as in tbo case of Pedro and tho dog, and for this
reason it is feared that the teleport will not supercede)
tho railways at least, not eo far as the
passenger traffic is concerned.
Insect Talking. "Two ants," says Buchnor
"when they are talking together stand with their
heads opposite each other, working their sensitive
feelers in the liveliest manner, aud tapping
each other's heads." Numerous examples prnvo
tbat tbey are able in this way to make mutual
communications, and even on certain definite
subjects. "I have often," says tho English
Jesse, "placed a small green caterpillar
in the neighborhood of an ant's nest. It is immediately
seized by an ant, which calls in the
assistance of a Inend, after ineffectual efforts to
drag tbo caterpillar into the nest. It can bo
cloarly seen that the little croaturej hold a conversation
by means of their feelers, and, this
being onded, tbey repair together to the caterpillar
in order to draw it into their nest by their
united strength. Farther, I have observed the
meeting of ants on the way to and from their
nest. They stop, touch each other with their
feelers, and appear to bold a conversation, which
I have good reason to suppose refers to tho best
ground for obtaining food." Hague writes in a
letter to Darwin that be one day killed with his
finger a number of anU who came every day
from a hole in tbe wall to some plants standing
on the chimney-piece. Ho bad tried tho effect
of brushing them away, bu; it was of no use, and
tbe consequence of tbe sliughter wa; tbat the
ants who were on the way immediately tnrned
back and tried to persuade their companions who
were not yet aware of the danger to turn back
also. A short conversation ensued between the
ants, which; however, did not result in an immediate
return, for those who had just left tbe
nest first convinced themselves of tho troth of
the report. Leisure Hour.
Hot Wateb ron tub Mixliox. The authorities
of the city of Peslh have almost accomplished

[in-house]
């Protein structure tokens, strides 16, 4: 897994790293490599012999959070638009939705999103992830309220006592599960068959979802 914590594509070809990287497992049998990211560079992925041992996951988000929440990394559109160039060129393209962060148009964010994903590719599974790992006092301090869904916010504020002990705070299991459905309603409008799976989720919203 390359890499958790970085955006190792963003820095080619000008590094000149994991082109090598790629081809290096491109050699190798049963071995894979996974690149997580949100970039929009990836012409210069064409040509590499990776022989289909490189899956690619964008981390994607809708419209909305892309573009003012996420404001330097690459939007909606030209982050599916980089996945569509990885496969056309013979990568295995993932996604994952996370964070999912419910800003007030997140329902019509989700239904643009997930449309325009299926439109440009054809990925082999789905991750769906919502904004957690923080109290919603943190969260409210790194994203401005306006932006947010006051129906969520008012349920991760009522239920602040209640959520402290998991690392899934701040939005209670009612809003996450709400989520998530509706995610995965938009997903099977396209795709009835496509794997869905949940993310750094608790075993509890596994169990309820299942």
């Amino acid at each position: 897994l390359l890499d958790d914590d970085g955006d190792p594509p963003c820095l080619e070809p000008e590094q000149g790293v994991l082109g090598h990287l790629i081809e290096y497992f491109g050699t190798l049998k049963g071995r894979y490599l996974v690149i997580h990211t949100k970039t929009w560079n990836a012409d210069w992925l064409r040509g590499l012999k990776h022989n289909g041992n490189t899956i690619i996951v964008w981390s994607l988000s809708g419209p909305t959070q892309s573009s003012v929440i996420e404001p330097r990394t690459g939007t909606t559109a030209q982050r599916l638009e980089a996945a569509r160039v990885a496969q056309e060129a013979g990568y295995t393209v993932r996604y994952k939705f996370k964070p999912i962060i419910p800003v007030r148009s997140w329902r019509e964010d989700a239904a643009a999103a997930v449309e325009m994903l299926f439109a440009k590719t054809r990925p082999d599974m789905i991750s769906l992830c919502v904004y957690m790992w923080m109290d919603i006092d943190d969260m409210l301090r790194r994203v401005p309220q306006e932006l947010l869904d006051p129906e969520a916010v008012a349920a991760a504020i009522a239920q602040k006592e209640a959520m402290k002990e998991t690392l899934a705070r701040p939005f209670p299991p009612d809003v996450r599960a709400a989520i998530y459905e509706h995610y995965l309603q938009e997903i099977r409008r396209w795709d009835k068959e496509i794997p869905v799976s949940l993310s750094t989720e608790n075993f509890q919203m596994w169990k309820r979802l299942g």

tbe task of obtaining an unlimited supply of
boiling water which is to be available for public
and private use. The heated flaid is obtained
from a deep artesian well, from which, when completed,
tho water will issue in a mighty fountain
to the height of nearly 50 feet. Tbe deepest
artesian well in the world has hitherto been tbat
at Paris, which has a depth of 1791 feet. The
Pesth well, however, has already attained a
depth of 3120 feet, and will, when completed,
more than double the depth of its Paris rival.
The water now issuing from tbe bowels of tbe
earth, three-fifths of a mih. below tbe surface,
has a temperature of 161 Fahrenheit, and the
work will be prosecated until a warmth of 178
is attained. The meaning and value of these
figures will be better understood when It ii remembered
tbat the temperature of a hot bath is
about 98 , while that ot boiling water is 212 .
The daily supply is already 175,000 gallons, and
tbis quantity will bo materially incseased by
reaching the greater depth. Tbe work has been
progressing at the rate of 50 feet per month,
and improvements which have now been made in
ths mechanical appliances render possible a (till
more rapid rate of working. The Peslh wall will
undoubtedly rank amongst tbe greatest wonders
ot the world, and it will be observed that it illustrates
in a marked manner the intensity of
the heat in the earth's centre.
The WoRsnrp op Fire. An Austrian resident
at Tabrez has famished the Fremdenbfoa
of Vienna with an account of the election of a
high priest by the Parsees. or fire worshippers,
of the district of Yezd, the original borne, and
still the Head-quarters of that sect. In the district
of Yezd the number of Parsees i very
rreat. and there are no less than thirty-four tem
ples raised to their deity in that neighborhood.
Their high priest, who was very popular, died
last spring, and was generally mourned by tbe
Parsees both of Persia and of India. A successor
was elected on the 7th of last March. The
election took place in a small temple, in which a
huge fire had been lighted for the occasion on
the altar, the priests attending in long flowiorr
white robes. Tbe oldest priest present addressed
a prayer to tbe burning flame to the effect that
the deity symbolized by it would illuminate the
electors and gtve them wisdom to choose a fit
and proper person. After this prayer the votes
were taken bv word of mouth, and the result u
that normunga Hori Azmida, a young man of
only 28. and hitherto guardian of the five moat
ancient temples, was unanimously elected. His
election is very popular. That night the sacred
fires were made doubly brilliant by the addition
of much extra fuel, and tho Parsees kepi up a
religious revelry, dancing aronnd tbe blazing
flames, and singing songs of joy in hooor of heir
new priest. At sunrise a fresh ceremony took
place, the members of the sect assembling in an
open field, and kneeling down before tbe orient
sun to render it worship. The next day wsb kept
as a general holiday.
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U InZa&Ihlr aaccreda at BswxaeJsc
tho ilMimi asct
r? KEXBERS THE CeXPTJXNT 7Ja
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Clothfuc and Bed Uses. Brn
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and WhUitr Bjav
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Pilt irwsW.
PEK W. JK. ETI.
fox sale br
SOLLHJtCa.